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Addiction, Mental Health, and the Risk of Suicide

With the recent deaths of Anthony Bourdain and Kate Spade, suicide and mental health concerns have become major topics in the news. Many people recovering from addiction face other mental health concerns, including depression, that may contribute to thoughts of suicide. It is important to note that recovery from addiction does not mean that one will also recover from other mental health problems, and it is imperative that men and women in recovery seek professional help if they are having thoughts of suicide.

According to the National Institute on Drug Abuse, “Because drug abuse and addiction—both of which are mental disorders—often co-occur with other mental illnesses, patients presenting with one condition should be assessed for the other(s). And when these problems co-occur, treatment should address both (or all), including the use of medications as appropriate.” Sometimes depression can go away as a result of sobriety, but often therapy and other forms of treatment are necessary to address mental health concerns.

Men and women suffering from addiction are about six times more likely to commit suicide than the rest of the population. Dr. Carolyn C. Ross, in a 2014 Psychology Today article entitled Suicide: One of Addiction’s Hidden Risks, explains, “Substance abuse not only increases the likelihood that a person will take their own life, but it is also used as a means for committing suicide. Roughly one in three people who die from suicide are under the influence of drugs, typically opiates such as oxycodone or heroin, or alcohol. Poisoning is the third-leading method used in suicide deaths, and drugs make up 75 percent of suicide deaths due to poisoning.” However, suicide rates are also high among men and women in the early stages of sobriety.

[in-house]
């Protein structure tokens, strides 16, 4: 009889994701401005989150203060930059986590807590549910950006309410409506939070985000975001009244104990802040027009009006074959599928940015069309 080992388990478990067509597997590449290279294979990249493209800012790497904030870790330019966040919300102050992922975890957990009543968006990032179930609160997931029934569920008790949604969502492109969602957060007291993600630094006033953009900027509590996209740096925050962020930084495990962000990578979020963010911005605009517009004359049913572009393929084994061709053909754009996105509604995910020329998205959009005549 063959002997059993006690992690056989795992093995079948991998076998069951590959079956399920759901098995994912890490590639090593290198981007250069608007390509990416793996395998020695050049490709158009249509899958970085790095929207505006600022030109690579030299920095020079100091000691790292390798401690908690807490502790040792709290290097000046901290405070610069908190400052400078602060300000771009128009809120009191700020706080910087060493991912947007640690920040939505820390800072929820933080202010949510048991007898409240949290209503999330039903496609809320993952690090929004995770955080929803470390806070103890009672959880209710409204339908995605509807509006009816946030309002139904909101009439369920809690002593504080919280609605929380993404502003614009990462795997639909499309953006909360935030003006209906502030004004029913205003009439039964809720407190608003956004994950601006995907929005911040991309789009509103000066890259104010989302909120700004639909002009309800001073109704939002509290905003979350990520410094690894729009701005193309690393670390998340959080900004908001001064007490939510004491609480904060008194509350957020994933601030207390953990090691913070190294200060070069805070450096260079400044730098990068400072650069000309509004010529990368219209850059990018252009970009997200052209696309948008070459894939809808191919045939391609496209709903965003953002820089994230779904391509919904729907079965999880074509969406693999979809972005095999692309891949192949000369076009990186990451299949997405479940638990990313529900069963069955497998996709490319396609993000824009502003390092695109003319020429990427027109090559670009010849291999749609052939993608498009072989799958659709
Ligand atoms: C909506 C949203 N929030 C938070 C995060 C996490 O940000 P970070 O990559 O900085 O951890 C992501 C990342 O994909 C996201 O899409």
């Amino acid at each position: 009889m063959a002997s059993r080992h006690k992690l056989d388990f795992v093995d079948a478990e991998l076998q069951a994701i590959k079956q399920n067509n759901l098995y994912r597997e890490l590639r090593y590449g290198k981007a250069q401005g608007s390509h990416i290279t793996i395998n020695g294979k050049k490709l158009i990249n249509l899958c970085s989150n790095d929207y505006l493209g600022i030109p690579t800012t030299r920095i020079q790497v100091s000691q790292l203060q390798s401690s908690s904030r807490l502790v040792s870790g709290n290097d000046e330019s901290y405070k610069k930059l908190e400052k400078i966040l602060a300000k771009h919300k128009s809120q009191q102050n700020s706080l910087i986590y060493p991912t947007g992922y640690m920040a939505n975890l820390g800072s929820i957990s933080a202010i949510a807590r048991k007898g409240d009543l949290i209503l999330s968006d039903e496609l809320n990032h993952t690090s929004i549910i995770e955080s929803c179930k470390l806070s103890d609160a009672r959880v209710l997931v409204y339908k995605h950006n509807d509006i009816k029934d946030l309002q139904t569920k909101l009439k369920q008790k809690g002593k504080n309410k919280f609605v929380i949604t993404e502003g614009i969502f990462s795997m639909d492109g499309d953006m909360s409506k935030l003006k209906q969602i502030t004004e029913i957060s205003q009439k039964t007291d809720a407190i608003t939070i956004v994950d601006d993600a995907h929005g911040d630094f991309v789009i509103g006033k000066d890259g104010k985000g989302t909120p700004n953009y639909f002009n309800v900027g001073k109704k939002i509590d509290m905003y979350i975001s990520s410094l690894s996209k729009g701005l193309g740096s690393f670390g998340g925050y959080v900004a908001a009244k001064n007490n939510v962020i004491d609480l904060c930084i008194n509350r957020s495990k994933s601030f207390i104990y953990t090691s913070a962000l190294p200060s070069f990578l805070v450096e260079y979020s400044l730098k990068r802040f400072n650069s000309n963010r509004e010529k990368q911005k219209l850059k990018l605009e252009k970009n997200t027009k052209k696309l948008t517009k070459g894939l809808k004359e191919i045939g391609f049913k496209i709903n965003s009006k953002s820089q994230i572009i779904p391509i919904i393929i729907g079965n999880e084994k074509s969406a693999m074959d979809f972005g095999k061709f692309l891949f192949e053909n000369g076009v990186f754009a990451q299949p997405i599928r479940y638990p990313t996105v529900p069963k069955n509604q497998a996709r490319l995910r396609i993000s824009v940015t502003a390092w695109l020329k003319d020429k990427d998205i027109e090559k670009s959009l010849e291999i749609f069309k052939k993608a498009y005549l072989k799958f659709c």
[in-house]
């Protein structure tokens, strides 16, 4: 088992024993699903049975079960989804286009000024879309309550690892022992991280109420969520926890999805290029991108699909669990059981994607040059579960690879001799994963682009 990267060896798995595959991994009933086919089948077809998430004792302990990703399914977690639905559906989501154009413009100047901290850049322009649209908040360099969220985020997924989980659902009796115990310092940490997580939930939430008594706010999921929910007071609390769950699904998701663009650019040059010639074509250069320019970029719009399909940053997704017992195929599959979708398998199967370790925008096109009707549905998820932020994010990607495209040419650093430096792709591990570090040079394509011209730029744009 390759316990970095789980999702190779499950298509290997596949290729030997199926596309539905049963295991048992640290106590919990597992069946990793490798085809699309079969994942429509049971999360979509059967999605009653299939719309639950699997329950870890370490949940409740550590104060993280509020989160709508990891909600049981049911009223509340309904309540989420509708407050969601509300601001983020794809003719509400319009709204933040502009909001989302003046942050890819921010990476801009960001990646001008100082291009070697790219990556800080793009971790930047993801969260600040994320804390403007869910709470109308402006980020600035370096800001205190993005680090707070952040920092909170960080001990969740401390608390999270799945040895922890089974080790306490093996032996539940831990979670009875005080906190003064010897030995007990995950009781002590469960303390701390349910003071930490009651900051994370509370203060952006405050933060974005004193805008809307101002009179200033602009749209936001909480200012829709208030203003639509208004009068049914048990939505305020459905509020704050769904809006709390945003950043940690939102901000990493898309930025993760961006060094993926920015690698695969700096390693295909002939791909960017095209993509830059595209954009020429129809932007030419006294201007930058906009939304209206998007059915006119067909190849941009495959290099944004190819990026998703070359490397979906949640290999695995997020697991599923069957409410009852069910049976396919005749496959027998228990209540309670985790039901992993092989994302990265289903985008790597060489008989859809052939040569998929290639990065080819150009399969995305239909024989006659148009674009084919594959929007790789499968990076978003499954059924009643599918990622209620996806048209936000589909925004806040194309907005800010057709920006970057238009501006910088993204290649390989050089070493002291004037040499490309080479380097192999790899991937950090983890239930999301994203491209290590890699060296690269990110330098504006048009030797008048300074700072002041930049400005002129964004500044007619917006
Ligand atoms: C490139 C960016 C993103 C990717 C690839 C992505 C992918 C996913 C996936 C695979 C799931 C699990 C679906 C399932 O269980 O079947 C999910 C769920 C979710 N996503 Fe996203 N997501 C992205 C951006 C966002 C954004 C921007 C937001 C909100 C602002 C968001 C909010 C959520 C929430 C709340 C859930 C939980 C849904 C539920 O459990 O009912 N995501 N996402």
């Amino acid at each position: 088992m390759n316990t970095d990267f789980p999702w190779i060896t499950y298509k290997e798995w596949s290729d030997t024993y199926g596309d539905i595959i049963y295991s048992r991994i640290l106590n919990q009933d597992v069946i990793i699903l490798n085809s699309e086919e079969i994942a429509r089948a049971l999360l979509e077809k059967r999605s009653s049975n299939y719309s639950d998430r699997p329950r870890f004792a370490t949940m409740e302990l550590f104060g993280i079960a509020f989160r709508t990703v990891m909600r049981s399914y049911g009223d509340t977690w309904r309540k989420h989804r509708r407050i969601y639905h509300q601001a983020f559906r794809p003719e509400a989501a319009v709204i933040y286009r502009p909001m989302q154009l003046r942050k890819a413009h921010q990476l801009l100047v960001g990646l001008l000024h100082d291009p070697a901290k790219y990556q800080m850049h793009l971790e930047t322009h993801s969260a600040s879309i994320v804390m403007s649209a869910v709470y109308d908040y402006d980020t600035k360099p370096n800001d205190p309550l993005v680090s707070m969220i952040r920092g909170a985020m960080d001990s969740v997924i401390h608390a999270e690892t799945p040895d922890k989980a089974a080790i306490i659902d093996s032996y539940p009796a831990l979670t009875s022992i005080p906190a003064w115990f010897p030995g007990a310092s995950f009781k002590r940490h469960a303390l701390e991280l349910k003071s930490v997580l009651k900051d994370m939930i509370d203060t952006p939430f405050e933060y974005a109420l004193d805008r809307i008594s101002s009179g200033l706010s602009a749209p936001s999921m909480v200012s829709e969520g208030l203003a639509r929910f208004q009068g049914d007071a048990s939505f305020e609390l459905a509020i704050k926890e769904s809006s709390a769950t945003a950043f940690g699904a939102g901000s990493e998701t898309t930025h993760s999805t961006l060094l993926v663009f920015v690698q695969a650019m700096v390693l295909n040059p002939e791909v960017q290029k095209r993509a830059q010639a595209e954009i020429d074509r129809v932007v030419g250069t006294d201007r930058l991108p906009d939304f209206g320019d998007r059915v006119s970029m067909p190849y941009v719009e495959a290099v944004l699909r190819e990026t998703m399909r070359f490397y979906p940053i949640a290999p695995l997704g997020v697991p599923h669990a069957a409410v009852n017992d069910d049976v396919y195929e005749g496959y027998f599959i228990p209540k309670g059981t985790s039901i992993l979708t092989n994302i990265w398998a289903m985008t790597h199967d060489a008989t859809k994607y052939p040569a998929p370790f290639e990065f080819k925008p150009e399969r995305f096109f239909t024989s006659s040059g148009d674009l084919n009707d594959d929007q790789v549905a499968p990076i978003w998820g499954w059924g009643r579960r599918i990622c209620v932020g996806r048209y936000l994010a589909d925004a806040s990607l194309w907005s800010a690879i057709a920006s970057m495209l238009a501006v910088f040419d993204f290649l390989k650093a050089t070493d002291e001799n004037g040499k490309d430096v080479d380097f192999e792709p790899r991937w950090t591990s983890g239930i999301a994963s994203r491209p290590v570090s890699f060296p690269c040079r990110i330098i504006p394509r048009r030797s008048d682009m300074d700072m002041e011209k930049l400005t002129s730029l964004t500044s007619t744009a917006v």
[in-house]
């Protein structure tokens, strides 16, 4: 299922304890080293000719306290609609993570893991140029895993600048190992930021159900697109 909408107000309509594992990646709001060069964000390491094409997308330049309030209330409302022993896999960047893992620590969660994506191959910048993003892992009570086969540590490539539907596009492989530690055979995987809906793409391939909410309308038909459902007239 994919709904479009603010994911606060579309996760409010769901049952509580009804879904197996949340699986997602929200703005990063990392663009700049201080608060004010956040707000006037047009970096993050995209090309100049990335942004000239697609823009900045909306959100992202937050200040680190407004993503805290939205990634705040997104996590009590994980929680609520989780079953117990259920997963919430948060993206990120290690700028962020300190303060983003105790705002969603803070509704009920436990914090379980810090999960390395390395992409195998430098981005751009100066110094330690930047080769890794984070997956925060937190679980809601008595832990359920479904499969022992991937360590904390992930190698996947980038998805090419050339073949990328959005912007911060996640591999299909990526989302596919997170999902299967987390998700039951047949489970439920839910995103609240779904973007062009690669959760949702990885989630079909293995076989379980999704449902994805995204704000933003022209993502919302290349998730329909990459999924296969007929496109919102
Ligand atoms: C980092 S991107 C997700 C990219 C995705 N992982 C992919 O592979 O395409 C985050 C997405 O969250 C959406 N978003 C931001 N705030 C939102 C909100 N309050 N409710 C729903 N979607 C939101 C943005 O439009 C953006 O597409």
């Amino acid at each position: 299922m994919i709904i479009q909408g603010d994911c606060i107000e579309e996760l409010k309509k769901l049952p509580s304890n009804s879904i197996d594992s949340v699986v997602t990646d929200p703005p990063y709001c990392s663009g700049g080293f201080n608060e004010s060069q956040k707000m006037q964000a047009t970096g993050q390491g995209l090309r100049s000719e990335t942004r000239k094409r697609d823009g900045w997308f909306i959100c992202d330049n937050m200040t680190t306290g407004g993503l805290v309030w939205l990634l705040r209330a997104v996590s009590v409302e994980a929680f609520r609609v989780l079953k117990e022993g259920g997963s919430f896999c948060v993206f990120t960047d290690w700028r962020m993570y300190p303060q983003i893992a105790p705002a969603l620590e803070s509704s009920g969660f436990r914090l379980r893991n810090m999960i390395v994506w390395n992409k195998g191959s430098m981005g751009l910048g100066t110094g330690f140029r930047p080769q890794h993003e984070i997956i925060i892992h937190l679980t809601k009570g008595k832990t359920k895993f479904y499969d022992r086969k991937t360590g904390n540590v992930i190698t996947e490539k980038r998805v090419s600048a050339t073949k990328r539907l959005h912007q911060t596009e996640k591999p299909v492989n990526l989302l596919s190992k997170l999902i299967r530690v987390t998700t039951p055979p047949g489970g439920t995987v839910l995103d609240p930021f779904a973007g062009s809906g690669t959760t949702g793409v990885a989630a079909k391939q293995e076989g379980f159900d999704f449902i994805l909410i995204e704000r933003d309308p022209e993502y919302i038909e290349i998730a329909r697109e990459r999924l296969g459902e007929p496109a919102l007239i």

Early recovery often results in reexperiencing deep emotions, including shame and guilt, that may contribute to depression. For a period of a few months to a few years, an individual may experience symptoms of post-acute withdrawal that include depression, anxiety, and impulsiveness that could result in suicidal thoughts and feelings. With time, these feelings often go away on their own, but if they begin to feel overwhelming, it is extremely important to seek professional help.

If you are having thoughts of suicide, please immediately call the National Suicide Prevention Hotline: 1-800-273-8255.

Your life doesn’t have to be held back by the chains of addiction. You can make the decision to seek help today and begin building a brighter future. Resilient House, located in beautiful Shreveport, Louisiana, brings together the highest quality behavioral health and addictions specialists, holistic experts, and spiritual guides to help clients develop all the tools necessary to achieve and maintain sobriety. For information about treatment options, please call today: (833) 242-6431